Inspiratia sat down with Baruch Halpert, CEO of Electriq Global, to discuss the improving options for hydrogen storage
Electriq Global is an energy storage technology company that develops fuel solutions for the clean energy market. Incorporated in Australia, Electriq Global operates in the EU from the Netherlands, with its R&D centre in Israel.
The company's key development is a solid hydrogen carrier, in which hydrogen is stored in an energy-dense powder form, kept and transported in ambient conditions, and released into fuel cells via a compact and autonomous generation device.
Safer and with a higher energy density than other hydrogen carriers, the solution has begun to see deployment in various industries. For example, in 2021, it partnered with Dutch crane and lorry carrier RKB to convert their mobile overhead cranes to renewable electricity and hydrogen energy so that RKB can do construction work CO2 neutrally.
So what is the future for hydrogen storage and when will new solutions become mainstream?
What are some of the biggest problems the hydrogen sector must overcome for it to become mainstream?
Currently, hydrogen is mostly delivered in two forms, compressed and liquefied. These two methods are well-tested and well-known. However, if you want to extend its use to the broader public, you find that liquefied and compressed hydrogen cannot answer the needs of all applications.
I'll give you two examples. First, when you take compressed hydrogen and apply it to maritime vessels, you run into an issue of density. This is because the density of compressed hydrogen is too low to store an amount high enough to power the vessel whilst leaving room for passengers and or cargo.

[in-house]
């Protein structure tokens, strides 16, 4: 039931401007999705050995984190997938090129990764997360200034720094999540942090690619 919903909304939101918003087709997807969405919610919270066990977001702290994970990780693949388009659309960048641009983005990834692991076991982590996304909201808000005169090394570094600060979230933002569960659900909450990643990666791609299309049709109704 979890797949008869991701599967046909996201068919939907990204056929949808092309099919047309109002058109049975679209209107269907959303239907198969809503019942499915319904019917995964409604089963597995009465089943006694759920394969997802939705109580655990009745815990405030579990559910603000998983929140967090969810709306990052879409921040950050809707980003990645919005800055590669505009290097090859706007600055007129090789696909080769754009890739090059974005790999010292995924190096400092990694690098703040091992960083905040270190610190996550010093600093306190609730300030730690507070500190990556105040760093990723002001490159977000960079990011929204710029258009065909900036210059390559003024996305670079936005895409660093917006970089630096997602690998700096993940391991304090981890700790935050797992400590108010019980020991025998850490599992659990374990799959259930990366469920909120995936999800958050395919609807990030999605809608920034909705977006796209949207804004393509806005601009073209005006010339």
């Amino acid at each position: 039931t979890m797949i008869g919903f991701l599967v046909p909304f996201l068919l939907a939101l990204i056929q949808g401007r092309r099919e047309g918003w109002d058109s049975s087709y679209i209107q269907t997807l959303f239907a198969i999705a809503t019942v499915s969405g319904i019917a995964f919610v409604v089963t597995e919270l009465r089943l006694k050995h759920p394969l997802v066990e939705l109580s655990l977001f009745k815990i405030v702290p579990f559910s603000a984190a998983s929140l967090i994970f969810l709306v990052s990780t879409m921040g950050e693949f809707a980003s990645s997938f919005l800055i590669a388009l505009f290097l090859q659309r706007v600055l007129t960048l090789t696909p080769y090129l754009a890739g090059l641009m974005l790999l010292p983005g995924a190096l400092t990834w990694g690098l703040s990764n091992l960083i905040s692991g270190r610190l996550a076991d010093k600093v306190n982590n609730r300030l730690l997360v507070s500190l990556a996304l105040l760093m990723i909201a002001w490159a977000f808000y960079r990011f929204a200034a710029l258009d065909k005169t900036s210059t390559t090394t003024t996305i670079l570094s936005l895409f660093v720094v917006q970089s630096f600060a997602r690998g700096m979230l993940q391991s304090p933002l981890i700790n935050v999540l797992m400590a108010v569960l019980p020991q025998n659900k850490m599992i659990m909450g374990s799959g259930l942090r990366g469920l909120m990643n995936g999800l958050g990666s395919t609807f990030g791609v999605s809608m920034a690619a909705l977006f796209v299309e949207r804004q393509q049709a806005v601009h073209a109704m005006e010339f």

A major concern in liquid hydrogen storage is minimising hydrogen losses from liquid boil-off. Because liquid hydrogen is stored as a cryogenic liquid that is at its boiling point, any heat transfer to the liquid causes some hydrogen to evaporate, causing boil-off and hydrogen losses of up to 30 percent leading to practicality issues.
Another bottleneck is the availability of green hydrogen. This is something that the world is addressing with various open projects to make solar farms and wind farms and install electrolysers to generate green hydrogen. I see an easing of this bottleneck in 2026-2028.
Therefore, you must look at the deployment of hydrogen as a fuel as a derivative of how fast you can deploy green hydrogen solutions in existing solar and wind farms, as well as adding additional capacity of solar and wind to allow for hydrogen en mass. This will be aided by expected improvements that the market expects to be delivered in the next 5-10 years, which will bring down the costs of generating 1kg of green hydrogen.
How do the solutions that Electriq Global is developing help to solve some of those problems – and how do the solutions differ from what has been done in the past?
Our solution alleviates these issues because we can provide more than double the energy density of compressed hydrogen. And in terms of safety profile and usage profile, we offer other advantages that liquefied hydrogen cannot give. For example, we provide hydrogen akin to detergent powder or cement, making it easily and safely storable.